Earlier this fall, while I was immersed in an intense rehearsal with the Civic Orchestra of Chicago, Maestro Semyon Bychkov said something that really struck a chord with me. As we were playing through Tchaikovsky’s Symphony No. 3, he stopped the rehearsal to address the strings that were playing a lyrical passage. The violins had an expressive, slow melody in which they were stretching every note—as you are supposed to do with this type of Romantic music—but the low strings were having trouble placing some short notes with the melody. In this specific instance, Bychkov, who frequently conducts the best orchestras in the world, asked the basses not to go with him, not to follow him. He said something along the lines of: “You are early! Even though you perfectly followed my gestures, you are wrong; listen and follow the violins!” If you are not a musician, you might wonder, what’s the point of a conductor, then? But if you are an experienced player, you secretly acknowledge that you must sometimes play against the conductor’s cues.
Playing in orchestra is a skill that takes years and years to develop. This moment in this Civic rehearsal is an example of the traditions and practices that occur in orchestral playing that even the best teachers cannot teach you in a lesson. One of the great aspects of the Civic Orchestra is that it allows you to learn from world class conductors and the talented musicians around you. The level of playing among Civic members is high enough from a technical standpoint that it allows a type of mature musical growth beyond just learning the notes.
As I begin my last year in Civic as a timpanist, I look back and see the valuable skills I have learned, but I also see how much more I have to learn. Maestro Bychkov encouraged us to become better listeners. At this point in my career, at 28, after receiving three different performance degrees and having played with major ensembles across the country, I realize that the most important skill I am currently trying to improve is listening.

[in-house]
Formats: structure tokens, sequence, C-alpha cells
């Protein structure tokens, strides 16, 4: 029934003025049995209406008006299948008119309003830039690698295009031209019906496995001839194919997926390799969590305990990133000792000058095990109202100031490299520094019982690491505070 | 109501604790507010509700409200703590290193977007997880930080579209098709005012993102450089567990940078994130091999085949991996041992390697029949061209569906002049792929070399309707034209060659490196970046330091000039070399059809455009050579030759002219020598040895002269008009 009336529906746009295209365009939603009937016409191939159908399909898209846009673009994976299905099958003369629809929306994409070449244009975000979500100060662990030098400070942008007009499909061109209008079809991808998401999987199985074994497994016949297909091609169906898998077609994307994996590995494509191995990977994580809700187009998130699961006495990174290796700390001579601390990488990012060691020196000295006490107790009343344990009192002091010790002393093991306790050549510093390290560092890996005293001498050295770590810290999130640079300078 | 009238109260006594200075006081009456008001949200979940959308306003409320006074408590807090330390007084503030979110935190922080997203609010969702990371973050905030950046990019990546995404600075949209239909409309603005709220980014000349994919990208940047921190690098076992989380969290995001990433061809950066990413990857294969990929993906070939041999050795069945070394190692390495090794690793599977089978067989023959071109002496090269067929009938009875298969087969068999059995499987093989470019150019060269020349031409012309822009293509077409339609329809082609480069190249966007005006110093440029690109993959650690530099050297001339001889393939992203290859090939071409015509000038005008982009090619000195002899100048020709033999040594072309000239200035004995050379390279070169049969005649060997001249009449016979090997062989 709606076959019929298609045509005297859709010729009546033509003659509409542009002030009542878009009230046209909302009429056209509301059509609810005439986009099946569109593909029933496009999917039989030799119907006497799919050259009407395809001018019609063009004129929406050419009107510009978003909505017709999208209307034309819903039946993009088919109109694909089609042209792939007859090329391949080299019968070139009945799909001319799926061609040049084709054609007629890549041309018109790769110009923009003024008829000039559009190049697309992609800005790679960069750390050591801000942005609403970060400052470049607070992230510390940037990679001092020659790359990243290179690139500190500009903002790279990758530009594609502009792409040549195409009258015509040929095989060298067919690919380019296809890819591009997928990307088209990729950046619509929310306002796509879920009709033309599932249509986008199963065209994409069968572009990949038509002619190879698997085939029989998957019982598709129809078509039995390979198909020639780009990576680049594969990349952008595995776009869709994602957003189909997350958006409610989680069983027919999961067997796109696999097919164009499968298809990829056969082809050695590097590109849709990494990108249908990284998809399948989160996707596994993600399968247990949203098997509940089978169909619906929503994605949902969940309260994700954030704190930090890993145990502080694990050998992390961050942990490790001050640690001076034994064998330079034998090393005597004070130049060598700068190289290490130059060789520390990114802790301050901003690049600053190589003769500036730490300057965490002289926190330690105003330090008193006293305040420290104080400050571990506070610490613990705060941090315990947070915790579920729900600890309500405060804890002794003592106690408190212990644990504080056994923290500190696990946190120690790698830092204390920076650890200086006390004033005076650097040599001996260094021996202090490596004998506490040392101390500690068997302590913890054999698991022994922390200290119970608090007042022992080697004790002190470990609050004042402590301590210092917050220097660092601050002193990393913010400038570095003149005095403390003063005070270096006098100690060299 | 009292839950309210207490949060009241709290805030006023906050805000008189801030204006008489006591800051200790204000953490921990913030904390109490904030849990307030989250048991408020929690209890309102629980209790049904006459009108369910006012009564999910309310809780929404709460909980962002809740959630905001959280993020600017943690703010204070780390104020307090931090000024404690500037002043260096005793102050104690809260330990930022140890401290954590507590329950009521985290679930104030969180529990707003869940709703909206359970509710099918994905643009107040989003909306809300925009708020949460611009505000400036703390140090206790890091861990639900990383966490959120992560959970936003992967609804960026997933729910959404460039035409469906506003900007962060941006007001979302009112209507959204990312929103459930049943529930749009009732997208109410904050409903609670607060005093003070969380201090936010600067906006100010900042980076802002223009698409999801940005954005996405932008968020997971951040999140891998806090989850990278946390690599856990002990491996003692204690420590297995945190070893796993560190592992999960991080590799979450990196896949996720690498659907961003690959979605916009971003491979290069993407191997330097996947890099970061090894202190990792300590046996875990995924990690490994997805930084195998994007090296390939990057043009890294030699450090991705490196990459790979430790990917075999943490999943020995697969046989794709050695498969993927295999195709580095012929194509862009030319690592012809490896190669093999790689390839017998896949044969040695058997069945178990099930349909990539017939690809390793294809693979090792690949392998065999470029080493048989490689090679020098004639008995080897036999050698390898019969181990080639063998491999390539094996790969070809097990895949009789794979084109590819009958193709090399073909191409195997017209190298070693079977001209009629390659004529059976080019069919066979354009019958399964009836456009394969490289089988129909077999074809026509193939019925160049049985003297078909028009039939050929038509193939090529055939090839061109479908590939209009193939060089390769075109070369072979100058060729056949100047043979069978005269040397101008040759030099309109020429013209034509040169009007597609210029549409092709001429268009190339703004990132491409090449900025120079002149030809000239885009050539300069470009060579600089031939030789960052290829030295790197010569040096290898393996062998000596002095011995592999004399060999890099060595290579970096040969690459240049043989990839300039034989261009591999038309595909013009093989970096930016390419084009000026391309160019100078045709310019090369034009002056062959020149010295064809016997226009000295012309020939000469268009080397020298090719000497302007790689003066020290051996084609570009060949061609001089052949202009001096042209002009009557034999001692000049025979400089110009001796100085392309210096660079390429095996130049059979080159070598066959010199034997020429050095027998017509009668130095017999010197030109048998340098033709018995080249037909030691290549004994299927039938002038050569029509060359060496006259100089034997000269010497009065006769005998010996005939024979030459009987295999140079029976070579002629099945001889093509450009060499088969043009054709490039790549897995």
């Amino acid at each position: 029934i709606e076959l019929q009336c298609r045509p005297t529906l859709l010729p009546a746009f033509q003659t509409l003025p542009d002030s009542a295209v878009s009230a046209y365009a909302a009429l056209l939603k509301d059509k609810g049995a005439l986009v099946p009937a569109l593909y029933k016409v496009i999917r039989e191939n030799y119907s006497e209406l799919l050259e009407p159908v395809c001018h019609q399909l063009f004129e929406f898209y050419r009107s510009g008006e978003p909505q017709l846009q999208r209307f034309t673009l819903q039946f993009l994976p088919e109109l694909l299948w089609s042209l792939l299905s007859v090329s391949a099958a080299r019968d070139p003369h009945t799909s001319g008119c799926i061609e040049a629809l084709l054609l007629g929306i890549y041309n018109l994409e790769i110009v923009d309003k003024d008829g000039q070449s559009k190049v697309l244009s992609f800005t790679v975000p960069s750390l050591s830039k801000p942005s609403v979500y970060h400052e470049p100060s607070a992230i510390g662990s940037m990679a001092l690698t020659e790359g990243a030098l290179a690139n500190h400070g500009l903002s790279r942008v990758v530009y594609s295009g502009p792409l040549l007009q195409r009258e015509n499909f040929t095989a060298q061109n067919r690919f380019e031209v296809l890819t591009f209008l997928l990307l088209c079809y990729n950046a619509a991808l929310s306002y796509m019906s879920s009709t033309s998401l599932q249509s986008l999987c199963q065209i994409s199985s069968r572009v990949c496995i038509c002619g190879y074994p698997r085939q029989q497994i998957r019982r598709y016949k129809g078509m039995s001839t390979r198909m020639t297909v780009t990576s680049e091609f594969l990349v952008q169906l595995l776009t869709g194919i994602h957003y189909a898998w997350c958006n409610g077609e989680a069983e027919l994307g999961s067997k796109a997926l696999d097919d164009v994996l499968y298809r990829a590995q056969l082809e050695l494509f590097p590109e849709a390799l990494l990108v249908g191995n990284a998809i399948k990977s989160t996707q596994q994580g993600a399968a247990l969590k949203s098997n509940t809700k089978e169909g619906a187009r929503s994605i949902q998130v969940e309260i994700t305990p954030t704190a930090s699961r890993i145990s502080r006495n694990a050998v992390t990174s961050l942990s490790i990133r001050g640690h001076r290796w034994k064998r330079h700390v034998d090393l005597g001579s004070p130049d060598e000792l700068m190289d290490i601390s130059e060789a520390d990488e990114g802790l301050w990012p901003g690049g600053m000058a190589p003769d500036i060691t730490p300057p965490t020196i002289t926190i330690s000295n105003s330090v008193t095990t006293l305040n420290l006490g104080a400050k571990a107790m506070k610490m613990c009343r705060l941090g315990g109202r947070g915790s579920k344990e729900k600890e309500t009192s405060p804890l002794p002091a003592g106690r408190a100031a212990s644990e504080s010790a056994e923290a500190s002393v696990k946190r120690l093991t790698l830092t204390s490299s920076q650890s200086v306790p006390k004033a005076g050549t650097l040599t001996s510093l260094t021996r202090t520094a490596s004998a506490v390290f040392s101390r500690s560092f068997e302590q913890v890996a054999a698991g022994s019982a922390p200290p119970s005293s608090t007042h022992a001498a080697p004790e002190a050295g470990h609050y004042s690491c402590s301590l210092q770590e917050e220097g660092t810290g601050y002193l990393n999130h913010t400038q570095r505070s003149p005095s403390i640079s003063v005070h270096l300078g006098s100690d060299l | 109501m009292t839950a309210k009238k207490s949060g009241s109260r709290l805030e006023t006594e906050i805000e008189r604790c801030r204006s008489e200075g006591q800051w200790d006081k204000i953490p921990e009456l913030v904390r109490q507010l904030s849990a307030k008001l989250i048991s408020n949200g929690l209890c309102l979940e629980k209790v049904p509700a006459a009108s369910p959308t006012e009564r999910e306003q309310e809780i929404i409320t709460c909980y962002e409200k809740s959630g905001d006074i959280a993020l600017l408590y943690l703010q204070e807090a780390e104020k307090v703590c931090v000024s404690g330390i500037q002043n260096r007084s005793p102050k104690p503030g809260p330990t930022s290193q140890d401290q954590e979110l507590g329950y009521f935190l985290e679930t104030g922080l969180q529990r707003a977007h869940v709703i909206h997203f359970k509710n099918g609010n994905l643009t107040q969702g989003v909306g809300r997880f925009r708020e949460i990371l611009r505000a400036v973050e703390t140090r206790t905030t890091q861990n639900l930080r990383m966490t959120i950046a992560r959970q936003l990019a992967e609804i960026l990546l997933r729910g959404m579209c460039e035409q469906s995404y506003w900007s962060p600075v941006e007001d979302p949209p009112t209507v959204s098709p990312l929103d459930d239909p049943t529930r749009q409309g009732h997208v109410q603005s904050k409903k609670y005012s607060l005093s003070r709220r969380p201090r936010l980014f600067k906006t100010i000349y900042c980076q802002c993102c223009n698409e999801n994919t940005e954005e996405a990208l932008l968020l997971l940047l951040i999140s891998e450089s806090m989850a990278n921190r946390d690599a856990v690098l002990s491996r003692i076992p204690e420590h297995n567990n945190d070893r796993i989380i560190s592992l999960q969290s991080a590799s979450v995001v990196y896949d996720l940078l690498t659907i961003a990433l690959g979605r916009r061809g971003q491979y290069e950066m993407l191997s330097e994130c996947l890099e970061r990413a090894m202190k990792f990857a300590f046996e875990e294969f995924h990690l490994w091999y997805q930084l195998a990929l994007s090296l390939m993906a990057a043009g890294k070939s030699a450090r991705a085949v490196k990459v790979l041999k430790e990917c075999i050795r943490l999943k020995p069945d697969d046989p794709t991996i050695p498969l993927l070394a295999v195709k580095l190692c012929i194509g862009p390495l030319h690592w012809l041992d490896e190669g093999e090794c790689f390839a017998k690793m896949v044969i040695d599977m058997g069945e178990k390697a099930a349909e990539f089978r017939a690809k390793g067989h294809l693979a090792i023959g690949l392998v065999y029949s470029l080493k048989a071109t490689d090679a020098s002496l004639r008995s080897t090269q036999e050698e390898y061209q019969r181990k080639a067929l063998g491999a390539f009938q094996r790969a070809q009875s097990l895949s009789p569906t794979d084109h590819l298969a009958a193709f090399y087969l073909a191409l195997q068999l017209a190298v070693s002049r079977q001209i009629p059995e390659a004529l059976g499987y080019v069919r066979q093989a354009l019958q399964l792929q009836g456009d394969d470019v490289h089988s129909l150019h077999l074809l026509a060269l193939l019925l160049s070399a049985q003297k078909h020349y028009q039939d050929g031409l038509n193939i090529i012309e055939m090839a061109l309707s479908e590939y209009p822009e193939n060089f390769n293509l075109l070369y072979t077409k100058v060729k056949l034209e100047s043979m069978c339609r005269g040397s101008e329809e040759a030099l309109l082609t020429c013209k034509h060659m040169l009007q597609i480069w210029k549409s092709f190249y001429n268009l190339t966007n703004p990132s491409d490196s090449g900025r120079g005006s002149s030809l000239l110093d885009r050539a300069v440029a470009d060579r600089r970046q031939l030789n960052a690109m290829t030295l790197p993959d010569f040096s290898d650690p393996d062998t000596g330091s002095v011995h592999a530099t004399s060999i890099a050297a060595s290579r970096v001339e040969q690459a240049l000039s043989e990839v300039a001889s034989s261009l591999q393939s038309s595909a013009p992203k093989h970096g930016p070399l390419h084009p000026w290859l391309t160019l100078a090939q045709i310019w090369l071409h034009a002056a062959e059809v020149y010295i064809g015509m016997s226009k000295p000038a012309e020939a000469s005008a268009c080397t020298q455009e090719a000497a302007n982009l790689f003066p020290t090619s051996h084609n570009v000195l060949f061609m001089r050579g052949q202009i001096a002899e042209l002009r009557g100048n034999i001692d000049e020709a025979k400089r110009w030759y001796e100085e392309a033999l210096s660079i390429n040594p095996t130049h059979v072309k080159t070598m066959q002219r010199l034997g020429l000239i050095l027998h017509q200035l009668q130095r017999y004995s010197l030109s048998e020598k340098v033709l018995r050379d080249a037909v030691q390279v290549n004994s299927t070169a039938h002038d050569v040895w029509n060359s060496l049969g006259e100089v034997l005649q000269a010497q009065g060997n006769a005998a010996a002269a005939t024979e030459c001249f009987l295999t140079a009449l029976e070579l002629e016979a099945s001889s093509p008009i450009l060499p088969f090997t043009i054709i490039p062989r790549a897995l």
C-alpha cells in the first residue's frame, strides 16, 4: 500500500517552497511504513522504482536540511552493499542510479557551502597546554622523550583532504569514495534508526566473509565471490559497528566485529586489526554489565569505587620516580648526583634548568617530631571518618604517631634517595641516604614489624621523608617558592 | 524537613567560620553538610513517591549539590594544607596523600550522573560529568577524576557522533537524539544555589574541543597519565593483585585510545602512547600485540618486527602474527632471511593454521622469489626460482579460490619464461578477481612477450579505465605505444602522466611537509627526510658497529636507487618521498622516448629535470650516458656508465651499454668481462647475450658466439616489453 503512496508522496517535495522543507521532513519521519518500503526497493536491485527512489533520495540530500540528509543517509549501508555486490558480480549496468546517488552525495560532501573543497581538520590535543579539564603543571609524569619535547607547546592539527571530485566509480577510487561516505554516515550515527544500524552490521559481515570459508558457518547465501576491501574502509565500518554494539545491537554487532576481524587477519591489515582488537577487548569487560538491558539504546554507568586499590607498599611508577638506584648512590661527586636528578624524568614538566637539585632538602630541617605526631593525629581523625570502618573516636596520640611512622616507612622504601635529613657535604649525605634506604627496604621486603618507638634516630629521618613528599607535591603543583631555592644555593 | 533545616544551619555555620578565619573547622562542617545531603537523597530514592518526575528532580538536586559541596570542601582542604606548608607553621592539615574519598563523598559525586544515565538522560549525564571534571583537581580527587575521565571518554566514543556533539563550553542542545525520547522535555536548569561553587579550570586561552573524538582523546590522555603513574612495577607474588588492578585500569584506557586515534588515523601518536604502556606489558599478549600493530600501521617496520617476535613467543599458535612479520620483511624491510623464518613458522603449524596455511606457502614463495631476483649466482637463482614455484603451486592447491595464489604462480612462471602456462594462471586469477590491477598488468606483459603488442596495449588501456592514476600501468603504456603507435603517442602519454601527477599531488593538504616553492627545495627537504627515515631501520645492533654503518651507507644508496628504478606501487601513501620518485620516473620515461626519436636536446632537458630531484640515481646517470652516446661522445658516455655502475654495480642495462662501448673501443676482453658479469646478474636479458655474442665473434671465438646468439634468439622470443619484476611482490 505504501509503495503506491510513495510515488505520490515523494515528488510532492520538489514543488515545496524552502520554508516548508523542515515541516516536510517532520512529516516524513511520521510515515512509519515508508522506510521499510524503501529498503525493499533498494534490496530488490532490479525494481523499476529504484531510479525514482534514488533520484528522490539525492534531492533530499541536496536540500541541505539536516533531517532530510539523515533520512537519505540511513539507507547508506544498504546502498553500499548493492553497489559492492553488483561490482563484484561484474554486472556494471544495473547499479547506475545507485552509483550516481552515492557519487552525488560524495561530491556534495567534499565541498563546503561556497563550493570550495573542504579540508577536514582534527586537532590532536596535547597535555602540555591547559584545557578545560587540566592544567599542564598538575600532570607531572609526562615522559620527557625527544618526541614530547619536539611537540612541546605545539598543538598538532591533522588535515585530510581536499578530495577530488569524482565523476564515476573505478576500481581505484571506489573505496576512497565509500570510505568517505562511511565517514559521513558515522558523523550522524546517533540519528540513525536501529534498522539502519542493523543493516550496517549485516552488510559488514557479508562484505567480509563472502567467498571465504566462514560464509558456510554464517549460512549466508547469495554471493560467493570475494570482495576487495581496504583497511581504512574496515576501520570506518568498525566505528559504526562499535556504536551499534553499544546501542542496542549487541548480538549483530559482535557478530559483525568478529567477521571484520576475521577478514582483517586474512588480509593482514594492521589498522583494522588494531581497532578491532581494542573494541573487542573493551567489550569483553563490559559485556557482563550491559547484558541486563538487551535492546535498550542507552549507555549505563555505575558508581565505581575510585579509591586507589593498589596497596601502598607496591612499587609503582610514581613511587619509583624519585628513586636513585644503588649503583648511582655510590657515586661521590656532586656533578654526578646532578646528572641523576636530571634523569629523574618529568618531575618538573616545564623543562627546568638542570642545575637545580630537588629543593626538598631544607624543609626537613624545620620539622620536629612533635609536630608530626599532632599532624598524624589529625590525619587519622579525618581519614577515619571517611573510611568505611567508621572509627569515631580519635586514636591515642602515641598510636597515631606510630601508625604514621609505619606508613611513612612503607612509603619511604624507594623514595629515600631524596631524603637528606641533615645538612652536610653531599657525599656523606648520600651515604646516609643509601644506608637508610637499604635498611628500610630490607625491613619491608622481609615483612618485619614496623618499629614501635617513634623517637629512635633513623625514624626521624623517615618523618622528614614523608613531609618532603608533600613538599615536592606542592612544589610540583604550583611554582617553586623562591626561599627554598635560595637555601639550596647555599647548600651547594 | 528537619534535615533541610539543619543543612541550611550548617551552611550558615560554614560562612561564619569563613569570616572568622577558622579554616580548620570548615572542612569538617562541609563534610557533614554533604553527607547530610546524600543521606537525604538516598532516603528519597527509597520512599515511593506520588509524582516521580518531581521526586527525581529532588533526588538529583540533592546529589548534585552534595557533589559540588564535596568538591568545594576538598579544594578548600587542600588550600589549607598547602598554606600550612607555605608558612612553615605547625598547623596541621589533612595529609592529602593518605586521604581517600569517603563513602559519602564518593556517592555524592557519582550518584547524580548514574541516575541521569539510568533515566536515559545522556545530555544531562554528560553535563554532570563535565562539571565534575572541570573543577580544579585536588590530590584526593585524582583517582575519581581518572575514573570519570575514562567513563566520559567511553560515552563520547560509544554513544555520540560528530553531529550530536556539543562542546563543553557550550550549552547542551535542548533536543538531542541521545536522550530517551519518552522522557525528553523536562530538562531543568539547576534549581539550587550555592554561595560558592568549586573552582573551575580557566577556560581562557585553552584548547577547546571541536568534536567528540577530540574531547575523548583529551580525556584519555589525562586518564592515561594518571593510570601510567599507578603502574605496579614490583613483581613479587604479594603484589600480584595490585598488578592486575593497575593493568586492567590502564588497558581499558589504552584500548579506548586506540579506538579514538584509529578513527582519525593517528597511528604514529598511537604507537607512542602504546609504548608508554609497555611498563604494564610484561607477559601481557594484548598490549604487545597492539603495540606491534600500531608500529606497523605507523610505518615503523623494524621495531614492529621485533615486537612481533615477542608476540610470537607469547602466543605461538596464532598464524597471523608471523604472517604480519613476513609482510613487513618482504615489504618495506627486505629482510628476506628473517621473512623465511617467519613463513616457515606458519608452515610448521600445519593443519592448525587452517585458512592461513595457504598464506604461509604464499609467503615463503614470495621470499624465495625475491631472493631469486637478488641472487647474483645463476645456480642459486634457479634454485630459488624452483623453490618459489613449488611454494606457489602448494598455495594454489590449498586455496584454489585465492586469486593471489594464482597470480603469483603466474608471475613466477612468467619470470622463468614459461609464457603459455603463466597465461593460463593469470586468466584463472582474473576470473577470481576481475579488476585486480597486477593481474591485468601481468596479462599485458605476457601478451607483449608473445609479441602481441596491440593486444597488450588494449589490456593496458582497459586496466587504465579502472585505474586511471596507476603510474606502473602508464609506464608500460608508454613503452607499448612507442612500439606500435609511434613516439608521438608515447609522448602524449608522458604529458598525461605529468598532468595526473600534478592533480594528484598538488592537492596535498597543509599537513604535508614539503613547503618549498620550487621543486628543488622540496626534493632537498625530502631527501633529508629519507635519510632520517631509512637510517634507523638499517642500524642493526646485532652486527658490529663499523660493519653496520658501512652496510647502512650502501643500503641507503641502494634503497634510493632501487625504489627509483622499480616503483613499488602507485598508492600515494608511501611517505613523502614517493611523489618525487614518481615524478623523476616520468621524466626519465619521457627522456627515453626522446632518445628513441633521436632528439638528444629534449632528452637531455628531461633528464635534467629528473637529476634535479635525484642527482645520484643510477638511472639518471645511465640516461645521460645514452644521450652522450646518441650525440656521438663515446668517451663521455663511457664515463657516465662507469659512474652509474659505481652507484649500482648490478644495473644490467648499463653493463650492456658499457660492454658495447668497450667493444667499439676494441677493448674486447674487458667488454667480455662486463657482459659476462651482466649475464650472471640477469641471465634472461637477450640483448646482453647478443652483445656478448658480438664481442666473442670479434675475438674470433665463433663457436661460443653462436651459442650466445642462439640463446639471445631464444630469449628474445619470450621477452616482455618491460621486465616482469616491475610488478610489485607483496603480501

As a percussionist of the Civic I have the luxury of being able to practice in a designated Civic percussion room at Symphony Center, the Chicago Symphony Orchestra’s home. Some days when I am getting ready to start my practice, as I walk through the backstage halls, I hear the CSO rehearsing through a live feed they have in every practice room and hallway. I am always impressed by how good they sound—even through low quality speakers. Sometimes, when they are rehearsing a piece I really like, I turn up the volume of the live feed, and I listen to snippets of rehearsals. A few weeks ago, around the time Civic was having rehearsals with Bychkov, the CSO was rehearsing West Side Story. I stopped my own practice to listen and thought they sounded great, they sounded really “tight”.
“Tight” is the perfect word to describe how the CSO sounded when playing Bernstein’s music. “Tight” happens when everyone on stage is playing all the melodies and rhythmic passages together, in a unified way rather than as 80 different people playing different lines. A group sounds “tight” when people on stage can control their instruments, when they know the pieces well, when they know how to “fit in”, and most importantly, when everyone on stage is listening to each other so they can react to the flow of music. Bernstein’s music is hard rhythmically, but the CSO mastered it, partly because they have played it many times, but also because the orchestra is filled with extraordinary musicians and listeners.